CDC Survey Finds 1 in 3 Adults Don't Get Enough Sleep
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CDC Survey Finds 1 in 3 Adults Don't Get Enough Sleep

February 18, 2016

Are you getting the recommended seven hours of sleep per night? If not, you're not alone. According to a new survey from the Centers for Disease Control and Prevention (CDC), one third of Americans need more Zzzs.

The report, printed in the CDC's Morbidity and Mortality Weekly Report, is the first study to document estimates of self-reported healthy sleep duration for all 50 states and Washington, D.C.

The American Academy of Sleep Medicine and the Sleep Research Society recommend that adults aged 18–60 years sleep at least seven hours each night to promote optimal health and well-being. Sleeping less than seven hours per day is associated with an increased risk of developing chronic conditions such as obesity, diabetes, high blood pressure, heart disease, stroke, and frequent mental distress.

Sleep duration seems to vary widely among geography and different demographic groups. For example, only 54 percent of Native Hawaiians/Pacific Islanders, non-Hispanic blacks, multiracial non-Hispanics get the recommended seven hours of sleep at night. On the other hand, 67 percent of Non-Hispanic whites get the recommended amount of sleep.

People who live in the Southeast and Appalachian Mountains report getting less sleep. Previous studies have shown that these regions also have the highest prevalence of obesity and other chronic conditions.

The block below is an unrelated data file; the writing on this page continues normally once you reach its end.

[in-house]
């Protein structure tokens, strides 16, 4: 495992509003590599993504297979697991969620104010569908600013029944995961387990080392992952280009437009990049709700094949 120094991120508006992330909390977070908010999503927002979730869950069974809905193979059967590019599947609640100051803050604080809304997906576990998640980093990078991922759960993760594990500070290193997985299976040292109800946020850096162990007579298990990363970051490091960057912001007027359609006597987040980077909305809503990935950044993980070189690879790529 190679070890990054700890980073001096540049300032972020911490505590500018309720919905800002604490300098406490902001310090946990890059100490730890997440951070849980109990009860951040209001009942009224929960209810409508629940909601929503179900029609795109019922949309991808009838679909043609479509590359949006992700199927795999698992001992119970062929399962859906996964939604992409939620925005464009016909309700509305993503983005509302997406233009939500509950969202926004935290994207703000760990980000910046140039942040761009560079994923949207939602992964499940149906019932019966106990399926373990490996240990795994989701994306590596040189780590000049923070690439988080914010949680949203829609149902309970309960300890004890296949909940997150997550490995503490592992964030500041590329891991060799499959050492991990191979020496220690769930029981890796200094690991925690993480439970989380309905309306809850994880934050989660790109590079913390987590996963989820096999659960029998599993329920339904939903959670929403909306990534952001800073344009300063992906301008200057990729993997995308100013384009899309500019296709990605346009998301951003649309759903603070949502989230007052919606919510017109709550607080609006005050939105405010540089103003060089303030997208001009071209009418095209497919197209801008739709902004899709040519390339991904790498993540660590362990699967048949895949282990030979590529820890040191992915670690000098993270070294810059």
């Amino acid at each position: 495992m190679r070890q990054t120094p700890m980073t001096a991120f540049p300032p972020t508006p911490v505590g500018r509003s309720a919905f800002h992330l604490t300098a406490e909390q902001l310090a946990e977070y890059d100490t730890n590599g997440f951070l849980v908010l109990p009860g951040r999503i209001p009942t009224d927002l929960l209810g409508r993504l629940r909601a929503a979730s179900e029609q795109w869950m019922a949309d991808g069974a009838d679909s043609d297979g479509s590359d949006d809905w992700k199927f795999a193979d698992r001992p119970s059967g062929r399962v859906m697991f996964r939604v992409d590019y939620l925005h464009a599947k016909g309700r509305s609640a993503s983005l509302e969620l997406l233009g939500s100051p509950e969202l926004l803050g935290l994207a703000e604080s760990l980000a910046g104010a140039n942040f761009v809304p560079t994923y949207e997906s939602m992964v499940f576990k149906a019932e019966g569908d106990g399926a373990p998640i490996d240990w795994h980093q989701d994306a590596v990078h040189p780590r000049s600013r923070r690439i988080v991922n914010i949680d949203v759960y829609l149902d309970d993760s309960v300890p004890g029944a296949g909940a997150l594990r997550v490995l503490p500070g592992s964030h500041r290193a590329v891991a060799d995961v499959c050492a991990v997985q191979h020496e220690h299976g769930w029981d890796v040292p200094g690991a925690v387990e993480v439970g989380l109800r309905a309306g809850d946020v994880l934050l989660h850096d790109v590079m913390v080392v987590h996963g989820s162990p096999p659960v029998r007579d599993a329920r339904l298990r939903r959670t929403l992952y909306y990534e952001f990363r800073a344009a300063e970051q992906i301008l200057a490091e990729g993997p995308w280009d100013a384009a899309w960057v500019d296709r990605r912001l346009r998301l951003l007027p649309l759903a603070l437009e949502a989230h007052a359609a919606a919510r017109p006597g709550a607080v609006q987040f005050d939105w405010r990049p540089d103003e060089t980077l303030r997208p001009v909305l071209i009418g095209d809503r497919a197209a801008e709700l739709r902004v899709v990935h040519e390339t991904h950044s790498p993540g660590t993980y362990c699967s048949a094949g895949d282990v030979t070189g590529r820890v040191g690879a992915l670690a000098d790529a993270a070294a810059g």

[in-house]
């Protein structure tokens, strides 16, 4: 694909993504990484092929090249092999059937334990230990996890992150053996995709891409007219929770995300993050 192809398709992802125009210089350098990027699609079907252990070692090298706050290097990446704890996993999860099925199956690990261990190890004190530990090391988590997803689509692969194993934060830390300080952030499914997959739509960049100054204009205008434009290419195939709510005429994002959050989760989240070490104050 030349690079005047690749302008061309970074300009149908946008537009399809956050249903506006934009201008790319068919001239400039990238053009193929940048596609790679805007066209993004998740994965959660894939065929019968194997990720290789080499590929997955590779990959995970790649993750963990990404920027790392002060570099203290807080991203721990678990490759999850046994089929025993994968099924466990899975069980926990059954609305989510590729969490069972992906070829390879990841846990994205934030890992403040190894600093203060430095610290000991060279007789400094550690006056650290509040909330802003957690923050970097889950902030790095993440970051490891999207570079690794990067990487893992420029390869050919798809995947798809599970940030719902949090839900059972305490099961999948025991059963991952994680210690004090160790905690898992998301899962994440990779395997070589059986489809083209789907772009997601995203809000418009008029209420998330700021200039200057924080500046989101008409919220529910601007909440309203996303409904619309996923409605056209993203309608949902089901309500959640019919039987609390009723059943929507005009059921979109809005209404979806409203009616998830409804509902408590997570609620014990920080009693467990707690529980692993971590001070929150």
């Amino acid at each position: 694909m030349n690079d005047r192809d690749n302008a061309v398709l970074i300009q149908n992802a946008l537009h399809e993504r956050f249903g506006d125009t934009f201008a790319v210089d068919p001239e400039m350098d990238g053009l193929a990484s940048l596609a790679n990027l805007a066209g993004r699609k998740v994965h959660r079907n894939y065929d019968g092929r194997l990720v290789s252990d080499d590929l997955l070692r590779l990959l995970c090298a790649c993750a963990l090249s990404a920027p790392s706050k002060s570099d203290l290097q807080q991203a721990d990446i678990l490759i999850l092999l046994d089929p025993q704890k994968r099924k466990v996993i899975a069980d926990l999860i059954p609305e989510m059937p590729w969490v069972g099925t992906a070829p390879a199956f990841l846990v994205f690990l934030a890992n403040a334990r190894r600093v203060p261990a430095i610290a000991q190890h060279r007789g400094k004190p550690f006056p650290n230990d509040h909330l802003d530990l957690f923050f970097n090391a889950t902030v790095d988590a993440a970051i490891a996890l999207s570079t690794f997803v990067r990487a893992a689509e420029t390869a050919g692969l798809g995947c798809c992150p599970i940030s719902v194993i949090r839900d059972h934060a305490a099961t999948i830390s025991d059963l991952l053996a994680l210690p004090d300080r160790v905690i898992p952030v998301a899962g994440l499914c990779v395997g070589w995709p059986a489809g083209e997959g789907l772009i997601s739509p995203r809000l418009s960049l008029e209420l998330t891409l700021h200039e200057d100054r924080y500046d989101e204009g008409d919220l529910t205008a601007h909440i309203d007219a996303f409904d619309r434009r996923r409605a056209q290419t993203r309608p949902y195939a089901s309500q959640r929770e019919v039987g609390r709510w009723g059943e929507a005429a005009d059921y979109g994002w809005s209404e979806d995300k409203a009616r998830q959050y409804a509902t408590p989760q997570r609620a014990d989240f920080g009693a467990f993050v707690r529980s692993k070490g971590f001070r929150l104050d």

Those who are married, employed, and have a college degree get more sleep than those who are unmarried, unemployed, and have a lower education level.

"As a nation we are not getting enough sleep," Wayne Giles, director of CDC's Division of Population Health, said in a written statement. "Lifestyle changes such as going to bed at the same time each night; rising at the same time each morning; and turning off or removing televisions, computers, mobile devices from the bedroom, can help people get the healthy sleep they need."

Sleep Tips

  • Take an hour before bed to wind down by doing something relaxing, like reading a book. Avoid using electronic devices as studies have shown that the light stimulates the brain rather than relaxes it.
  • Avoid big meals and caffeine before bed. Caffeine should be self-explanatory and large meals can often cause ingestion that can make it hard to sleep. A light snack 45 minutes before bed is OK.
  • It might seem counterintuitive, but daily exercise is very helpful for getting a good night's sleep.
  • Consider the age of your mattress and pillows and decide if they need replacing. Both can affect your quality of sleep as they age. Your bedroom should be dark, quiet and kept at a cool temperature (60 to 67 degrees).